There are various treatments to help relieve itching. The treatments can either
If you know what is causing your itching, the best treatment is one that gets rid of the cause. For example
- Itching from jaundice caused by a blocked bile duct can be helped by unblocking the bile duct
- Itching from substances released by tumours can be relieved with treatment to shrink the tumour
- Itching from infection will be helped by treating the infection (antibiotics, antiviral drugs or antifungal drugs)
There are some treatments that can help to soothe and relieve itching. Your doctor may need to try a few until you find one that works.
Antihistamines block the action of histamine in the body. Our immune system produces histamine to protect us from illness. Sometimes the body produces too much histamine, causing itching, redness and swelling. Antihistamines can help to reduce itching, but they don’t work for everyone. Your doctor can prescribe antihistamines. There are many different types and they may give you some relief. They tend not to work so well for itching caused by lymphoma or due to jaundice caused by a blocked bile duct.
If you have jaundice, a drug called cholestyramine can reduce itching. This drug binds with bile salts in the body tissues to reduce itching.
Some types of antidepressant medicines can help to reduce itching. They act like an antihistamine and also help you relax. They can work well for itching due to nerve irritation, such as peripheral neuropathy. Antidepressants used for itching include amitriptyline, imipramine and paroxetine.
Steroids can help. They come either as creams you put on to your skin or as tablets. You can buy low dose steroid cream over the counter from the chemist. But your doctor needs to prescribe the higher dose creams and the tablets. You usually only have steroids for a short time because they can cause side effects if you take them for too long. You can find out more about steroids and their side effects in the individual cancer drug section.
Lotions, creams and ointments called emollients reduce itching by helping to 'oil' the skin to keep it supple and moist. Some bath and shower products contain emollients. You can bathe or wash your hair in them to soothe your whole body. Your doctor, nurse or pharmacist can tell you more about them.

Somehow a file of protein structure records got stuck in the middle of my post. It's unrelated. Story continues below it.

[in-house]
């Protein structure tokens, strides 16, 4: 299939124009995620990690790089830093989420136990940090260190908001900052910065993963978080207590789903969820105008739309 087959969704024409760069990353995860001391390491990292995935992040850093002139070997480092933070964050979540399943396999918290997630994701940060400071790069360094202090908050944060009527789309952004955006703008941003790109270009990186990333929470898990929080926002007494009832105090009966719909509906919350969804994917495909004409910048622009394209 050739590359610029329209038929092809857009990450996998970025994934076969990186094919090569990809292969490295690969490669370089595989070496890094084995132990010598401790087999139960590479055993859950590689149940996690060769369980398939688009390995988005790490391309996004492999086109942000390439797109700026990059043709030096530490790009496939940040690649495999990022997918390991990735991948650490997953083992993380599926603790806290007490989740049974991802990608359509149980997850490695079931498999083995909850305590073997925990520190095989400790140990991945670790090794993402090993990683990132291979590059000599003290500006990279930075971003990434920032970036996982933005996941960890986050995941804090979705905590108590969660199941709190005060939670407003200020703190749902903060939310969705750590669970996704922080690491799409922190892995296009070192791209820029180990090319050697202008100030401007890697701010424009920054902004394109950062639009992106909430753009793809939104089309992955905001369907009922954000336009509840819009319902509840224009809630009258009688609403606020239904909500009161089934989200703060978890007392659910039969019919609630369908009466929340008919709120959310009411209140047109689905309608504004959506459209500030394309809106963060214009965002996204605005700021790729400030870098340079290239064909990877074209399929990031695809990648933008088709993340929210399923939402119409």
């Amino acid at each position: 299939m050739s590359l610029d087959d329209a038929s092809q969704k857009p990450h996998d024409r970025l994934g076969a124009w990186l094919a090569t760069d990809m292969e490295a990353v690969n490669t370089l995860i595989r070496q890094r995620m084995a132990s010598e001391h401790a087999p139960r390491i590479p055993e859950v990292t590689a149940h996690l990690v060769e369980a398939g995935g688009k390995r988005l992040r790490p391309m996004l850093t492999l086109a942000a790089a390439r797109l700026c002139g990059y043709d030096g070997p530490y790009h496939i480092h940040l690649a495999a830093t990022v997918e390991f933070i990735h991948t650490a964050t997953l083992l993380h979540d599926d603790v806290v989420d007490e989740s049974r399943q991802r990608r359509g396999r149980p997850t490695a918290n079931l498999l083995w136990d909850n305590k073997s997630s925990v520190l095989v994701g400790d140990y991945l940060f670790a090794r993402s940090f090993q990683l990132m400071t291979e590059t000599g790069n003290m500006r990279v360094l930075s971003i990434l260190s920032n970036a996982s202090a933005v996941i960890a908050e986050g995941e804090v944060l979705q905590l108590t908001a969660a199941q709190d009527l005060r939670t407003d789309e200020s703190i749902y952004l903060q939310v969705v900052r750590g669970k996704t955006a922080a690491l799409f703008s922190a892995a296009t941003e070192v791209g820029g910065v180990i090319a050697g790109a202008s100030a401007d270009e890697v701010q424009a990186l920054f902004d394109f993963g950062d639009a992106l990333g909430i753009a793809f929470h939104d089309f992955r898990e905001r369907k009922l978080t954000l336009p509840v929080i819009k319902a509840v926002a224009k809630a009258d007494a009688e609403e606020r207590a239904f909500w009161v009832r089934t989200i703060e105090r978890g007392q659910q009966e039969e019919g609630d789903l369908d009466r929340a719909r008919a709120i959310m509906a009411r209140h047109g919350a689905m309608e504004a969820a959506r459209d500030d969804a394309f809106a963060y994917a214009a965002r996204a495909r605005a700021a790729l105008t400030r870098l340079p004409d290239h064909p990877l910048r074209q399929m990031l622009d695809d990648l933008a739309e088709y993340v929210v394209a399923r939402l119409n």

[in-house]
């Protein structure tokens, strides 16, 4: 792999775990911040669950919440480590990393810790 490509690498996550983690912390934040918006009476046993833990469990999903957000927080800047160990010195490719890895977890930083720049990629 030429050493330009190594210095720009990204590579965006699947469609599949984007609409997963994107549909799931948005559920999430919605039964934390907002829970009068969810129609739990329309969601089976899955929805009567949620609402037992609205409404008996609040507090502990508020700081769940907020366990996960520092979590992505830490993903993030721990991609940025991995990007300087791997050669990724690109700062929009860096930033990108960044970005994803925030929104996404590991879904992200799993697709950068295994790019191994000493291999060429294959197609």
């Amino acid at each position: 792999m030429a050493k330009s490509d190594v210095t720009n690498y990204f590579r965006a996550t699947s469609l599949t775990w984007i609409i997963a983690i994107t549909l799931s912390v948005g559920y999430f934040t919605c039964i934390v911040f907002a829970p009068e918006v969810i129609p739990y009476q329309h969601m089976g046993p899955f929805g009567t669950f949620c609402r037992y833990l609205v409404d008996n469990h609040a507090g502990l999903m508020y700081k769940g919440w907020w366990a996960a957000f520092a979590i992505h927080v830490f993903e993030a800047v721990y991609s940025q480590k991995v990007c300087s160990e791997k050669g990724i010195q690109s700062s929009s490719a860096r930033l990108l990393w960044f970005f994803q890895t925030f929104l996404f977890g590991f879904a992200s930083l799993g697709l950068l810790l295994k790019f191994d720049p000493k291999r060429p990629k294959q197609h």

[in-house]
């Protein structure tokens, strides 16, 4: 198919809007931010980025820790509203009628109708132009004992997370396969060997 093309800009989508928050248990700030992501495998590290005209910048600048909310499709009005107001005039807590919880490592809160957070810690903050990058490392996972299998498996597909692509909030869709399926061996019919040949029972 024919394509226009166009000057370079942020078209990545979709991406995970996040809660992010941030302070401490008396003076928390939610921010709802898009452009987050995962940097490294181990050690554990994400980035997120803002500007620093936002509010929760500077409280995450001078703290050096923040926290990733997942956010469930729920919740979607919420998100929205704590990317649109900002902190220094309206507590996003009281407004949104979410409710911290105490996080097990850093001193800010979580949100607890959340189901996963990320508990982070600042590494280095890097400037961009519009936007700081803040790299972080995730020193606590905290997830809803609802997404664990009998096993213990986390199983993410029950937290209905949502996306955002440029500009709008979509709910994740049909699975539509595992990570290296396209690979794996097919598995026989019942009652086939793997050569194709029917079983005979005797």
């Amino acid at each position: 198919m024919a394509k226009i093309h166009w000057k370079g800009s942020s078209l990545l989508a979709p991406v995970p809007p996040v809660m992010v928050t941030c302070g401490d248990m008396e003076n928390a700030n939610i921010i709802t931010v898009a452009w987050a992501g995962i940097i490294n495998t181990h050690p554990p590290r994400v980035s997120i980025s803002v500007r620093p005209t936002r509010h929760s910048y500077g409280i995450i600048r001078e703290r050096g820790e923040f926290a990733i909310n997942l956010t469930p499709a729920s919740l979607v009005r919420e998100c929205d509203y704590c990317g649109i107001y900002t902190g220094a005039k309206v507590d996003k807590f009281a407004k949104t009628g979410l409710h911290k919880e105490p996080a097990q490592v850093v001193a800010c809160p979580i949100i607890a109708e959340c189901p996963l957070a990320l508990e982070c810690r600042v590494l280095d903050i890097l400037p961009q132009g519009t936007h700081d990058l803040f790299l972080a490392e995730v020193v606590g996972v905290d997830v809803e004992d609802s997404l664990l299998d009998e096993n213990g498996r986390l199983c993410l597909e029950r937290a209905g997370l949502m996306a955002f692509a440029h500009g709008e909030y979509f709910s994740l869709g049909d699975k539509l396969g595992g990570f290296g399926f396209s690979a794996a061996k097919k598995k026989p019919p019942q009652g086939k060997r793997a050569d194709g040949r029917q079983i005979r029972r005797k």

- Limit the number of baths you take - use lukewarm water and very little or no soap
- Instead of soap, you can use a moisturising liquid (emollient), such as aqueous cream, Oilatum or Diprobase, prescribed by your doctor or nurse
- Pat your skin dry with a towel rather than rubbing
- Drying the skin thoroughly reduces the chance of chaffing and fungal infection
- Moisturise your skin straight after you bathe - apply the moisturiser in the same direction as your hair grows
- Avoid scented or lanolin based lotions
- Use odourless and colourless moisturiser such as epaderm and hydromol, which you can get from the chemist and apply it 4 times a day
- Wear cotton and linen, rather than wool or man made materials which can irritate the skin
- Keep your bedclothes light
- Try to keep an even, cool temperature in your room, as getting hot can make itching worse
- Use an electric razor rather than wet shaving
- Drink plenty of fluids - preferably water (2 to 3 litres a day)
- Keep your nails short to reduce the risk of scratching your skin
Instead of scratching
- It can sometimes help to gently pinch an area of skin close to the itch
- Rub, tap or press the area
- Put a cool pack on the skin
- Gently apply more moisturiser
Contact your doctor or nurse if you
- Notice the itching gets worse
- See the itchy area getting more red and sore
- See any pus coming from the skin or it smells
- Are unable to sleep because of the itching
Rated 4 out of 5 based on 29 votes
Question about cancer? Contact our information nurse team